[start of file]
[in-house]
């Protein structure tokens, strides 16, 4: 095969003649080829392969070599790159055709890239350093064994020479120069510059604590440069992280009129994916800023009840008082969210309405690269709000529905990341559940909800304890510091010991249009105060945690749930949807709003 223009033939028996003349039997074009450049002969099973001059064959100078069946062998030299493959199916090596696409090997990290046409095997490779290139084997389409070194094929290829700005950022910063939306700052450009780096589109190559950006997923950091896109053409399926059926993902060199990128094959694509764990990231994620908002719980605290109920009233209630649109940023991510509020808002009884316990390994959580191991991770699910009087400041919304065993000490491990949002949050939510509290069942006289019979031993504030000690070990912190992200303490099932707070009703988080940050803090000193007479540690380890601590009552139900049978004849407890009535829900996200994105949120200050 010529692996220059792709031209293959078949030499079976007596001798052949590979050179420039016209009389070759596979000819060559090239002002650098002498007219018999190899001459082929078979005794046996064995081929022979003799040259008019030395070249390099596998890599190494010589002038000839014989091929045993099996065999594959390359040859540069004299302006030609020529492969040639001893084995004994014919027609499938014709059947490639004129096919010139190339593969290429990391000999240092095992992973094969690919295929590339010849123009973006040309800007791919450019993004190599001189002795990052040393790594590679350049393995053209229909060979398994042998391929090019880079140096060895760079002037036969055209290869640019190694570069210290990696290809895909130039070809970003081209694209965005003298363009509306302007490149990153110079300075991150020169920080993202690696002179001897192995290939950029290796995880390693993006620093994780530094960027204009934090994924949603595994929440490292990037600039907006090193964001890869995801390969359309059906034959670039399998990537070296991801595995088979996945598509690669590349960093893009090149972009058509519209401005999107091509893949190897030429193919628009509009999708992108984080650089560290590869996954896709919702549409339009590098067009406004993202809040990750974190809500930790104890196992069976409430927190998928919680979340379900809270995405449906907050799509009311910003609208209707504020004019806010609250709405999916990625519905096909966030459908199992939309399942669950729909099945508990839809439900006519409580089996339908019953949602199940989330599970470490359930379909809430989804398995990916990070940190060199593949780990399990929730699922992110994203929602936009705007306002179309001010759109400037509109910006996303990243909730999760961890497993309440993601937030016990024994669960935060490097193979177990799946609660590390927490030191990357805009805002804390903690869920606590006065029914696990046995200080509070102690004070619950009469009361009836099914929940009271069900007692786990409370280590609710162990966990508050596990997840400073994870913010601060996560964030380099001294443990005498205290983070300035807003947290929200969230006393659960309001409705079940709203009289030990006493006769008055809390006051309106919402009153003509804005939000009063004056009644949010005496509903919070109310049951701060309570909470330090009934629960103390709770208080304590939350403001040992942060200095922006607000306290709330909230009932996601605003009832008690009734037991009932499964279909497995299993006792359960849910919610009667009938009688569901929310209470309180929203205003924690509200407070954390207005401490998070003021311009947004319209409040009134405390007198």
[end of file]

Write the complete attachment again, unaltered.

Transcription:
[in-house]
């Protein structure tokens, strides 16, 4: 095969003649080829392969070599790159055709890239350093064994020479120069510059604590440069992280009129994916800023009840008082969210309405690269709000529905990341559940909800304890510091010991249009105060945690749930949807709003 223009033939028996003349039997074009450049002969099973001059064959100078069946062998030299493959199916090596696409090997990290046409095997490779290139084997389409070194094929290829700005950022910063939306700052450009780096589109190559950006997923950091896109053409399926059926993902060199990128094959694509764990990231994620908002719980605290109920009233209630649109940023991510509020808002009884316990390994959580191991991770699910009087400041919304065993000490491990949002949050939510509290069942006289019979031993504030000690070990912190992200303490099932707070009703988080940050803090000193007479540690380890601590009552139900049978004849407890009535829900996200994105949120200050 010529692996220059792709031209293959078949030499079976007596001798052949590979050179420039016209009389070759596979000819060559090239002002650098002498007219018999190899001459082929078979005794046996064995081929022979003799040259008019030395070249390099596998890599190494010589002038000839014989091929045993099996065999594959390359040859540069004299302006030609020529492969040639001893084995004994014919027609499938014709059947490639004129096919010139190339593969290429990391000999240092095992992973094969690919295929590339010849123009973006040309800007791919450019993004190599001189002795990052040393790594590679350049393995053209229909060979398994042998391929090019880079140096060895760079002037036969055209290869640019190694570069210290990696290809895909130039070809970003081209694209965005003298363009509306302007490149990153110079300075991150020169920080993202690696002179001897192995290939950029290796995880390693993006620093994780530094960027204009934090994924949603595994929440490292990037600039907006090193964001890869995801390969359309059906034959670039399998990537070296991801595995088979996945598509690669590349960093893009090149972009058509519209401005999107091509893949190897030429193919628009509009999708992108984080650089560290590869996954896709919702549409339009590098067009406004993202809040990750974190809500930790104890196992069976409430927190998928919680979340379900809270995405449906907050799509009311910003609208209707504020004019806010609250709405999916990625519905096909966030459908199992939309399942669950729909099945508990839809439900006519409580089996339908019953949602199940989330599970470490359930379909809430989804398995990916990070940190060199593949780990399990929730699922992110994203929602936009705007306002179309001010759109400037509109910006996303990243909730999760961890497993309440993601937030016990024994669960935060490097193979177990799946609660590390927490030191990357805009805002804390903690869920606590006065029914696990046995200080509070102690004070619950009469009361009836099914929940009271069900007692786990409370280590609710162990966990508050596990997840400073994870913010601060996560964030380099001294443990005498205290983070300035807003947290929200969230006393659960309001409705079940709203009289030990006493006769008055809390006051309106919402009153003509804005939000009063004056009644949010005496509903919070109310049951701060309570909470330090009934629960103390709770208080304590939350403001040992942060200095922006607000306290709330909230009932996601605003009832008690009734037991009932499964279909497995299993006792359960849910919610009667009938009688569901929310209470309180929203205003924690509200407070954390207005401490998070003021311009947004319209409040009134405390007198």